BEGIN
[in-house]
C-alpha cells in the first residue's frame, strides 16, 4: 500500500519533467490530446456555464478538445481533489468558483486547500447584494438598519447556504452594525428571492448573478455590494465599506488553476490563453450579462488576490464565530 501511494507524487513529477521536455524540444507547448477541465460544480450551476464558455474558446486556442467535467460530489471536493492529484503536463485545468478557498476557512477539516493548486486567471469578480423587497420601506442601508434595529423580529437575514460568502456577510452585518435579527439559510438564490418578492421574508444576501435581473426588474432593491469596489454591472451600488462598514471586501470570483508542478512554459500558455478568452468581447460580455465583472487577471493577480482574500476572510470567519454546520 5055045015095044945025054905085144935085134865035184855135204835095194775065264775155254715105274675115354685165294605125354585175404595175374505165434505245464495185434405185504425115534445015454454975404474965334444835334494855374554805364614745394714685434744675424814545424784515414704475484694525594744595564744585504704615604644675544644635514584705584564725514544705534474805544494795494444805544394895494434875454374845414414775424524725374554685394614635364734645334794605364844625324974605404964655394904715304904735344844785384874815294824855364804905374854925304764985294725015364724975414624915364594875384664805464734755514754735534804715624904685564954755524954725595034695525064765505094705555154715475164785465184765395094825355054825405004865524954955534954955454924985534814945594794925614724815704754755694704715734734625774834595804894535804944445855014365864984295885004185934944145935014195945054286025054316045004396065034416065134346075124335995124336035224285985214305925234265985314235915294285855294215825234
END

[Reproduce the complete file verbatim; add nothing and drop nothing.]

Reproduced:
[in-house]
C-alpha cells in the first residue's frame, strides 16, 4: 500500500519533467490530446456555464478538445481533489468558483486547500447584494438598519447556504452594525428571492448573478455590494465599506488553476490563453450579462488576490464565530 501511494507524487513529477521536455524540444507547448477541465460544480450551476464558455474558446486556442467535467460530489471536493492529484503536463485545468478557498476557512477539516493548486486567471469578480423587497420601506442601508434595529423580529437575514460568502456577510452585518435579527439559510438564490418578492421574508444576501435581473426588474432593491469596489454591472451600488462598514471586501470570483508542478512554459500558455478568452468581447460580455465583472487577471493577480482574500476572510470567519454546520 5055045015095044945025054905085144935085134865035184855135204835095194775065264775155254715105274675115354685165294605125354585175404595175374505165434505245464495185434405185504425115534445015454454975404474965334444835334494855374554805364614745394714685434744675424814545424784515414704475484694525594744595564744585504704615604644675544644635514584705584564725514544705534474805544494795494444805544394895494434875454374845414414775424524725374554685394614635364734645334794605364844625324974605404964655394904715304904735344844785384874815294824855364804905374854925304764985294725015364724975414624915364594875384664805464734755514754735534804715624904685564954755524954725595034695525064765505094705555154715475164785465184765395094825355054825405004865524954955534954955454924985534814945594794925614724815704754755694704715734734625774834595804894535804944445855014365864984295885004185934944145935014195945054286025054316045004396065034416065134346075124335995124336035224285985214305925234265985314235915294285855294215825234